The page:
The name parameter is optional and is used to give the URL pattern a name, which can be used to generate URLs in your templates.

Rendering Templates

In Django, you can use templates to generate HTML dynamically. Here is an example of a simple template:

<code><!DOCTYPE html>
<html>
<head>
    <title>{{ title }}</title>
</head>
<body>
    <h1>{{ heading }}</h1>
    <p>{{ content }}</p>
</body>
</html>
</code>

In this template, we use double curly braces to enclose variable names. The variables are replaced with their values when the template is rendered.

To render a template in a view, you can use the render shortcut function:

<code>from django.shortcuts import render

def my_view(request):
    context = {
        'title': 'My Page',
        'heading': 'Welcome to my page!',
        'content': 'This is the content of my page.',
    }
    return render(request, 'my_template.html', context)
</code>

In this example, we define a context dictionary that contains the values for the variables used in the template.

We then pass the context dictionary and the name of the template file to the render function.

Handling Forms

In Django, you can use forms to handle user input. Here is an example of a simple form:

<code>from django import forms

class ContactForm(forms.Form):
    name = forms.CharField(max_length=100)
    email = forms.EmailField()
    message = forms.CharField(widget=forms.Textarea)
</code>

In this example, we define a ContactForm class that has three fields: name, email, and message. We use built-in form fields in Django to define the fields.

To render the form in a template, you can use the as_p method:

<code><form method="post">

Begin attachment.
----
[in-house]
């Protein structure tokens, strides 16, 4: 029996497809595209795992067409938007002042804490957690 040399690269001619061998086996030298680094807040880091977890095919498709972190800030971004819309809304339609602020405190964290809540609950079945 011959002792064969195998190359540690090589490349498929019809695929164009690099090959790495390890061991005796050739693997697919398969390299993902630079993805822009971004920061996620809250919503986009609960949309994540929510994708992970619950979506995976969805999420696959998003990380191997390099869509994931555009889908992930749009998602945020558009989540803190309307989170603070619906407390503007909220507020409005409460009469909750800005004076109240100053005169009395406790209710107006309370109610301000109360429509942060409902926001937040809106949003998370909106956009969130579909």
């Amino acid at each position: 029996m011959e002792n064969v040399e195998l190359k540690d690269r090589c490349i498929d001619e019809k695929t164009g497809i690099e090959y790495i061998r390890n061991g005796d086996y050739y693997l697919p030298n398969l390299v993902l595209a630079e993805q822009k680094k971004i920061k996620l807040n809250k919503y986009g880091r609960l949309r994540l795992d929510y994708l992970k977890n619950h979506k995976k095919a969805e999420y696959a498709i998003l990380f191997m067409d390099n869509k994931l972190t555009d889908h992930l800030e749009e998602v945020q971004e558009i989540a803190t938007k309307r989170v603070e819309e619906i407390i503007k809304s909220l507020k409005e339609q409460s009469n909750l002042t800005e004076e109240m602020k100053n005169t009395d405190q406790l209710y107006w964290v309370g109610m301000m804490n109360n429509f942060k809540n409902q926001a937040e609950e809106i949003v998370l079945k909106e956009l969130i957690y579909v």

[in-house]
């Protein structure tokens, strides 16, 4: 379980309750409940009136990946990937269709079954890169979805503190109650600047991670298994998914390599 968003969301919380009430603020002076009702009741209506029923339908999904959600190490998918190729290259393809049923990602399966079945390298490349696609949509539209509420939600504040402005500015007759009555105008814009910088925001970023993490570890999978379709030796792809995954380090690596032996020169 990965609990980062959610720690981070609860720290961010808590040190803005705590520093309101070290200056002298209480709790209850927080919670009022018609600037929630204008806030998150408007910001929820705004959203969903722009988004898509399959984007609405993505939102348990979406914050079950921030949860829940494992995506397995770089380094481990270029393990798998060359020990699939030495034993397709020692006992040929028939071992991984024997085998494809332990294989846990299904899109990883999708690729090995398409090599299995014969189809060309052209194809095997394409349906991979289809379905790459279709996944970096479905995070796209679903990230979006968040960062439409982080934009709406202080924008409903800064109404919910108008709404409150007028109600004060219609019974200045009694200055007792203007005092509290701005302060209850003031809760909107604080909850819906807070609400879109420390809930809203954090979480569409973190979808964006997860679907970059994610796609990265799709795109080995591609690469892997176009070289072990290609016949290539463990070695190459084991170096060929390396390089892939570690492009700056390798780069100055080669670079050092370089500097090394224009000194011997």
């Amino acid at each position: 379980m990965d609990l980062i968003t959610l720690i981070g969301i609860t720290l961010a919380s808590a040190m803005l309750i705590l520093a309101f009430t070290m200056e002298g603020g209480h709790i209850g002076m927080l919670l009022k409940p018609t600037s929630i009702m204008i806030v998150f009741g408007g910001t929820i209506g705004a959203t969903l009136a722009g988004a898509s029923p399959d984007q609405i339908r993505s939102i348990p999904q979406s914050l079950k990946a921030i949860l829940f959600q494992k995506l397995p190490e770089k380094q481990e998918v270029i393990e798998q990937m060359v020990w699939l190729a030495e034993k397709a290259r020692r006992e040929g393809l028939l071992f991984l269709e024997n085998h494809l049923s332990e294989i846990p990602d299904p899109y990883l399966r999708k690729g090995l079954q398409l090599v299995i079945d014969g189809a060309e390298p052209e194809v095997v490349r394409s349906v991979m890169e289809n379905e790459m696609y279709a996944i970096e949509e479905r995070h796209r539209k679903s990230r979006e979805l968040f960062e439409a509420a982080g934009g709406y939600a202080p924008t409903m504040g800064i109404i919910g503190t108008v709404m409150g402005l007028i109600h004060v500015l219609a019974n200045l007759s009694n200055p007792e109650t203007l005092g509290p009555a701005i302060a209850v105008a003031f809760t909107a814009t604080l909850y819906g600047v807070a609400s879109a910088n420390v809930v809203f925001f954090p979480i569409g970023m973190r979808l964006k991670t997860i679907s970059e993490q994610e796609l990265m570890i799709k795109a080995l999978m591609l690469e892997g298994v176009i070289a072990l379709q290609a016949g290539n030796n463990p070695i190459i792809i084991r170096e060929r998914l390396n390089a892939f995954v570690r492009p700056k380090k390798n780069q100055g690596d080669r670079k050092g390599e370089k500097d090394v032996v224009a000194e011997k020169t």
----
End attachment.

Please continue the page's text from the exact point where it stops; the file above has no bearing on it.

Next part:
{% csrf_token %}
    {{ form.as_p }}
    <button type="submit">Send</button>
</form>
</code>

In this template, we use the as_p method to render the form fields as paragraphs. We also include a CSRF token and a submit button.

To process the form data in a view, you can use the POST request method:

from django.shortcuts import render
from .forms import ContactForm

def contact(request):
    if request.method == 'POST':
        form = ContactForm(request.POST)
        if form.is_valid():
            name = form.cleaned_data['name']
            email = form.cleaned_data['email']
            message = form.cleaned_data['message']
            # Process the
            # ...
    else:
       form = ContactForm()
       return render(request, 'contact.html', {'form': form})

In this example, we check if the request method is POST. If it is, we create a ContactForm instance with the POST data and check if the form is valid.

If the form is valid, we extract the form data using the cleaned_data attribute and process it. If the request method is not POST, we create an empty ContactForm instance and render the contact.html template with the form instance.

Serving Static Files In Django, you can serve static files such as CSS, JavaScript, and images using the staticfiles app.

To use the staticfiles app, you need to add it to your INSTALLED_APPS setting: “`python INSTALLED_APPS = [ ‘django.contrib.staticfiles’ ]

You also need to define the STATIC_URL setting, which specifies the URL prefix for serving static files:

STATIC_URL = ‘/static/’

To serve static files, you can use the static template tag in your templates:

{% load static %}
<link rel="stylesheet" href="{% static 'css/styles.css' %}">
<img src="{% static 'img/logo.png' %}" alt="My Site Logo">

In this example, we use the static template tag to generate URLs for the styles.css and logo.png static files.

You also need to configure your web server to serve the static files. In development, you can use the built-in development server by running the runserver command:

python manage.py runserver

In production, you should use a dedicated web server such as Nginx or Apache to serve static files.

Conclusion

This Django cheat sheet covers some of the essential concepts and features of the Django web framework.

Django is a powerful and flexible framework that can help you build web applications quickly and efficiently.

If you are new to Django, this cheat sheet should give you a good starting point to explore its features and capabilities.